First Amendment freedom of expression is directly at stake in the ongoing struggle between purveyors of adult entertainment and defenders of public decency.
Many people do not understand why pornography and nude dancing would be considered forms of protected expression, but in fact the First Amendment protects many forms of controversial speech and expression.
Supporters of the billion-dollar adult-entertainment industry argue that nude dancing, for instance, deserves no less First Amendment protection than more mainstream forms of performance. They say it contains the same elements of eroticism found in so-called “legitimate” theater and dance.
Yet cities and towns wield an array of restrictions that can be levied on adult businesses. These include restrictions on zoning, licensing, clothing, hours of operation and patron-performer buffer zones, to name just a few.
When adult-club owners fight these regulations in the courts, cities often pass new legislation, leading to more regulations and more lawsuits. The cycle has resulted in the development of a substantial body of First Amendment case law, which serves to address the continuing tension between government efforts to regulate the adult-entertainment industry and the industry’s attempts to claim First Amendment protections.
But it is clear from U.S. Supreme Court decisions that the Court believes the Constitution protects expressive conduct, and that it does not equate nudity with obscenity.
And though two types of pornography, obscenity and child pornography, receive no First Amendment protection, the First Amendment generally protects pornography that does not fall into these categories — at least for adult viewers. (Sometimes material is classified as “harmful to minors.”)
Even a 1986 Attorney General Commission Report on Pornography said that “not all pornography is legally obscene.” The question becomes which types of pornography cross the line into the unprotected areas of obscenity and child pornography. To put it another way, courts often struggle with whether pornography is too “hard core.”
Local officials, meanwhile, struggle with what they call the “secondary effects” of adult businesses — increases in crime and decreases in property values in the neighborhoods where they locate. Municipalities, officials say, must be allowed to prevent blight and red-light districts by regulating nude-dancing clubs and adult bookstores.
The fundamental First Amendment principles that apply in the context of adult content and entertainment are as follows:
The First Amendment protects more than political speech. In 1948 the Supreme Court reversed the conviction of a New York bookseller who sold magazines that contained fictional stories of murder and bloodshed. In a ringing passage supporting freedom of speech, the Court wrote in Winters v. New York that it did not accept the argument that “the constitutional protection for a free press applies only to the exposition of ideas.” In an oft-cited passage, the majority declared:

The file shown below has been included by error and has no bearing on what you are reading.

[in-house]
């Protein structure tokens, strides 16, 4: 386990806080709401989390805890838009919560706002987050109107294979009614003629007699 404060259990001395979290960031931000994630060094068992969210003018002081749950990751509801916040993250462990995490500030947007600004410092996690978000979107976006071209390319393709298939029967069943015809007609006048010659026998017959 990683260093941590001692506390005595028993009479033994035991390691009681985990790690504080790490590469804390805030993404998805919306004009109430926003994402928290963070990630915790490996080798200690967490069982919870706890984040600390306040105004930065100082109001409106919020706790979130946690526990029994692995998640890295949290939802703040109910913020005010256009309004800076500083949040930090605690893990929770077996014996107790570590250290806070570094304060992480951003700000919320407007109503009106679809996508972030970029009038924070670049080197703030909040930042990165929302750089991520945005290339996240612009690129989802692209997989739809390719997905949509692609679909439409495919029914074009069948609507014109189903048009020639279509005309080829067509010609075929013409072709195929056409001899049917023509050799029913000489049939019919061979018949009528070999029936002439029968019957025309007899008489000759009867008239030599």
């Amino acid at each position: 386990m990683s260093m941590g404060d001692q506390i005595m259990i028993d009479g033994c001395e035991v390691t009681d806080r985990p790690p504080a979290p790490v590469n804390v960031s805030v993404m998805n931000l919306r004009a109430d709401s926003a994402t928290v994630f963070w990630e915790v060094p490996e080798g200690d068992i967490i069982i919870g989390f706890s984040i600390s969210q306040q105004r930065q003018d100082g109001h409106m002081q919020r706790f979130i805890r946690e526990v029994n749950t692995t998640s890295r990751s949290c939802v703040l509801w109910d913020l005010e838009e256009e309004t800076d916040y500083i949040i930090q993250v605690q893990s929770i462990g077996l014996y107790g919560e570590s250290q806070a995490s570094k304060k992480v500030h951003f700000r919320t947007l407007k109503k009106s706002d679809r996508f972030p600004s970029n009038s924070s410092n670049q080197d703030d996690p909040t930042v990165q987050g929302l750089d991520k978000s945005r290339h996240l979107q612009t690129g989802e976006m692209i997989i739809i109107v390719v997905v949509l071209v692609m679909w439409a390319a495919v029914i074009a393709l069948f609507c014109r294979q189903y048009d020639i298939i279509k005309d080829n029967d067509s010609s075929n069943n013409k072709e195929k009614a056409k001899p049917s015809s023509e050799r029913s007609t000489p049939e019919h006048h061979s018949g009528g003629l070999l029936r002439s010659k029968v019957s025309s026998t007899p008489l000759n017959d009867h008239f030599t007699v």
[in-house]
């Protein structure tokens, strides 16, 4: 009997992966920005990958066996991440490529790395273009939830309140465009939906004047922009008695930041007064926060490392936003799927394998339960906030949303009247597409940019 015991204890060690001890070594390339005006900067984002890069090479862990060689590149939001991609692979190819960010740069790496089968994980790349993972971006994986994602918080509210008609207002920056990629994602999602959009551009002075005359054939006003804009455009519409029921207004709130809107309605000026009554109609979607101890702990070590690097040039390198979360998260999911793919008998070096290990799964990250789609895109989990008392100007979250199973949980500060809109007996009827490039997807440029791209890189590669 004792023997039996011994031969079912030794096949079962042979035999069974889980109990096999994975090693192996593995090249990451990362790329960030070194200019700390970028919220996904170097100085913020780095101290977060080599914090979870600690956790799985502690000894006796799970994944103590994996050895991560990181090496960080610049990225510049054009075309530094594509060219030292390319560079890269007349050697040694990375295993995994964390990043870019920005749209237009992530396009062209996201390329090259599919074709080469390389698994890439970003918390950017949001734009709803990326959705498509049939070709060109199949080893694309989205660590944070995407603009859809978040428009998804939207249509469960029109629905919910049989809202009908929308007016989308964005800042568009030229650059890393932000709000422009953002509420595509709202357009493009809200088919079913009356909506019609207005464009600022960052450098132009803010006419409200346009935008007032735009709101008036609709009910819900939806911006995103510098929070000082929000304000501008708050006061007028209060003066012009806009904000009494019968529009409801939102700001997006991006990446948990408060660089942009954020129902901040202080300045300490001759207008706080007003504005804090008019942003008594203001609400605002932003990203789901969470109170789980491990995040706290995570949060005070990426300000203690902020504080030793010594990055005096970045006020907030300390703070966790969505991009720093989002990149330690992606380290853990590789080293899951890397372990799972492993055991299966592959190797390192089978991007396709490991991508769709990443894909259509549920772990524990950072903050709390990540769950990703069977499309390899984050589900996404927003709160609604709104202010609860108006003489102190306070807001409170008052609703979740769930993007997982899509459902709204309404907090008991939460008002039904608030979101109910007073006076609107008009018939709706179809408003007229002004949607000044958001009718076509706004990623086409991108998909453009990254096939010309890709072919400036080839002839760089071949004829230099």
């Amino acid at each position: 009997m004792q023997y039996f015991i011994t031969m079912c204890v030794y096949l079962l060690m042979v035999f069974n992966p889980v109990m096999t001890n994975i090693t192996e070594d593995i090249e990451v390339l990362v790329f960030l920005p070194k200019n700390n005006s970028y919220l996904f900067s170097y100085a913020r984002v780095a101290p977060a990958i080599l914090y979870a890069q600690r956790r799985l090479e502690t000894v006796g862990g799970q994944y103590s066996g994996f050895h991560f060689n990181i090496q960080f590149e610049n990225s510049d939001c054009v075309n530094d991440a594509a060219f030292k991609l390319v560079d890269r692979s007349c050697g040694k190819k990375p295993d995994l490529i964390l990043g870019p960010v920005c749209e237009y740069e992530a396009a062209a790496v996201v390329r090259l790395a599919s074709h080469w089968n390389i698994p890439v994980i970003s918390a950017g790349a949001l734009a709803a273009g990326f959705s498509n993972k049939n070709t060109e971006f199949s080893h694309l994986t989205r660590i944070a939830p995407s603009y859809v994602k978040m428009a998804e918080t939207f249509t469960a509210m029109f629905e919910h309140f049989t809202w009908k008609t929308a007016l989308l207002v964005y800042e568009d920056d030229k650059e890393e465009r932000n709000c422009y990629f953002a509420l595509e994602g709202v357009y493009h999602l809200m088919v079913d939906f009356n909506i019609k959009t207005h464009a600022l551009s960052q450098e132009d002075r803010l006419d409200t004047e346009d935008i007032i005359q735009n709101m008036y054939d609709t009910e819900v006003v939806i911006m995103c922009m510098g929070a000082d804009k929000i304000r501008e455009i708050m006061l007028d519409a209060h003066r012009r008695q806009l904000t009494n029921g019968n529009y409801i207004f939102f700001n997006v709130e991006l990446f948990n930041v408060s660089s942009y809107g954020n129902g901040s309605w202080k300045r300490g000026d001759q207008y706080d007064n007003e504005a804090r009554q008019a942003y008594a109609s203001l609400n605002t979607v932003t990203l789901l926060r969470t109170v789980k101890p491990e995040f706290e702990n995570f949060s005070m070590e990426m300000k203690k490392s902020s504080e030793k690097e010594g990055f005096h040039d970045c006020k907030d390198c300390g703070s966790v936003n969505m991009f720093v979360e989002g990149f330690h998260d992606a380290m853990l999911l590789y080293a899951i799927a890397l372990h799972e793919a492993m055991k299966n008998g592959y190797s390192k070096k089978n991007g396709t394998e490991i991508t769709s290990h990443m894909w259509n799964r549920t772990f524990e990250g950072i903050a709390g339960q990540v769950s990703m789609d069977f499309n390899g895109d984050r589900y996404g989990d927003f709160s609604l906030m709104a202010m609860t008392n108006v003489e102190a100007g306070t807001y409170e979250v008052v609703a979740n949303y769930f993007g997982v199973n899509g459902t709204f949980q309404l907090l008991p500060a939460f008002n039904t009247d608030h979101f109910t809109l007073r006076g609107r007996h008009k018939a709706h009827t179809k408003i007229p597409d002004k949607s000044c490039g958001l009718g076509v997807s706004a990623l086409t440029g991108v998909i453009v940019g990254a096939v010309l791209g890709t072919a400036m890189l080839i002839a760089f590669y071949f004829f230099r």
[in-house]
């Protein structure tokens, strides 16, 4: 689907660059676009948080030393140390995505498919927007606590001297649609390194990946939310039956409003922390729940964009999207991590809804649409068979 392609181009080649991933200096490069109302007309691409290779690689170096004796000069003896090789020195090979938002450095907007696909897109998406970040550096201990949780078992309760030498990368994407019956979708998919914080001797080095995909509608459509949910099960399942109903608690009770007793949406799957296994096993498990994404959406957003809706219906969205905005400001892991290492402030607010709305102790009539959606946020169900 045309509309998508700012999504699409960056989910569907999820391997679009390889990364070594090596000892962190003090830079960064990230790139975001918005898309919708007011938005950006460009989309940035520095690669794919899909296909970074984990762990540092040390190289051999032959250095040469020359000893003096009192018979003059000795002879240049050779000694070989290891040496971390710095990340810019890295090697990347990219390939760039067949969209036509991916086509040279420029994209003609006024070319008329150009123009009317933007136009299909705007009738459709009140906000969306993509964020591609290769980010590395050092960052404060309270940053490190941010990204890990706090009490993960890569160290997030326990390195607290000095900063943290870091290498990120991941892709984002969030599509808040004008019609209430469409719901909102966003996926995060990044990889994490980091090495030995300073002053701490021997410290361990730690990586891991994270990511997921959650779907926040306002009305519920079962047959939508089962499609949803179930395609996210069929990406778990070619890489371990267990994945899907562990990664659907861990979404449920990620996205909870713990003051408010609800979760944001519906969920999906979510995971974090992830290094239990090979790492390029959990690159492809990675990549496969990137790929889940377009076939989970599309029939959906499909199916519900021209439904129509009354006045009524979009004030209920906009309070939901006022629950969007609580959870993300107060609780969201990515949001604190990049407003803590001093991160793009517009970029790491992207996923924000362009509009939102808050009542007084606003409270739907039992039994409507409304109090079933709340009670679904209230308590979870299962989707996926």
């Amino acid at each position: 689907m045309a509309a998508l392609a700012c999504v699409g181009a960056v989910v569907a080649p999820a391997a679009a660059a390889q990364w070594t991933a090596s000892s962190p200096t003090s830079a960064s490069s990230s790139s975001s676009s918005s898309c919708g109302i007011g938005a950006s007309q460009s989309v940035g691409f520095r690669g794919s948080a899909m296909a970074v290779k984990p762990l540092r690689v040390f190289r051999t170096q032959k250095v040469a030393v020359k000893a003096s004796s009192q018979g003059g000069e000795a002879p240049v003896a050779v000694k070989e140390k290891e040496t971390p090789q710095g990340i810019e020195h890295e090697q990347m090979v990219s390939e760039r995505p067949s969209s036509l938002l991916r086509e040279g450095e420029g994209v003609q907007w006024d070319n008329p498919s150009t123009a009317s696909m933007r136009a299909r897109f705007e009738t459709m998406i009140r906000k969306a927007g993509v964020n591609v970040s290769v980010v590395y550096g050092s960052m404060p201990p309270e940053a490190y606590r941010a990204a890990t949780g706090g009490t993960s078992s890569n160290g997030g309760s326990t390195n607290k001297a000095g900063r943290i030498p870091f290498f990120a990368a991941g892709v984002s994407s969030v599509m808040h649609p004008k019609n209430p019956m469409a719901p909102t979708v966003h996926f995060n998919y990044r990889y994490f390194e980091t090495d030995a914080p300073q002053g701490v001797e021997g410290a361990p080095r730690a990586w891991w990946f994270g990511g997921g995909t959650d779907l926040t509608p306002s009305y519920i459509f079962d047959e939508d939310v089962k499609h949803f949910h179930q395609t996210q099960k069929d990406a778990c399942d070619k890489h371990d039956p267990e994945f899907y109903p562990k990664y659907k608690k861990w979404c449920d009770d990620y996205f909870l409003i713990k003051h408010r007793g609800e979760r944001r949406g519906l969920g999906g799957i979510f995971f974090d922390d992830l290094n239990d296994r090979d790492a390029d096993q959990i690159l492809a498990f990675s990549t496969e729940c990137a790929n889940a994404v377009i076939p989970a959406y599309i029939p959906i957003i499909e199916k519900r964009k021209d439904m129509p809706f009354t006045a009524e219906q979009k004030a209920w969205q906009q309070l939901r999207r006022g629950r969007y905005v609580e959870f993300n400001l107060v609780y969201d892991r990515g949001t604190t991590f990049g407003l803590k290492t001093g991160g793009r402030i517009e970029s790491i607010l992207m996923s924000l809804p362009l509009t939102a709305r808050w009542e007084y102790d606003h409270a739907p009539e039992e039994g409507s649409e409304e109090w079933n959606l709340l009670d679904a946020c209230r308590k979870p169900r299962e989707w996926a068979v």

“The line between the informing and the entertaining is too elusive for the protection of that basic right. Everyone is familiar with instances of propaganda through fiction. What is one man’s amusement, teaches another’s doctrine. Though we can see nothing of any possible value to society in these magazines, they are as much entitled to the protection of free speech as the best of literature.”
The First Amendment serves to protect speech on a wide variety of nonpolitical topics, including the arts, entertainment and movies (see Burstyn, Inc. v. Wilson, 1952). The Court has extended free-speech protection to such different types of speech as literature, art, music, plays, commercial advertising, television and several types of expressive conduct. The First Amendment serves as the blueprint for personal liberty. To restrict freedom of speech only to political matters would severely narrow the scope of liberty.
The First Amendment protects more than verbal communication. The most common understanding of “speech” is verbal communication. But people can communicate a message in various ways without verbalizing their thoughts. We communicate through the clothes we wear (or don’t wear), the signs we display, the bumper stickers we place on our vehicles and through certain types of conduct in which we engage.
The First Amendment protects expression that many people may find offensive or disagreeable. The First Amendment, as part of the Bill of Rights, is counter-majoritarian. It protects the viewpoints of those in the minority from being oppressed by what Frenchman Alexis de Tocqueville termed the “tyranny of the majority” in Democracy in America (1835). The First Amendment serves a particular purpose in safeguarding viewpoints and expression that challenge the existing state of affairs.
Adult entertainment may offend; it may fail to appeal to the higher intellect. But First Amendment protection for adult establishments affects more than disrobing dancers. It affects all who care about constitutional freedoms.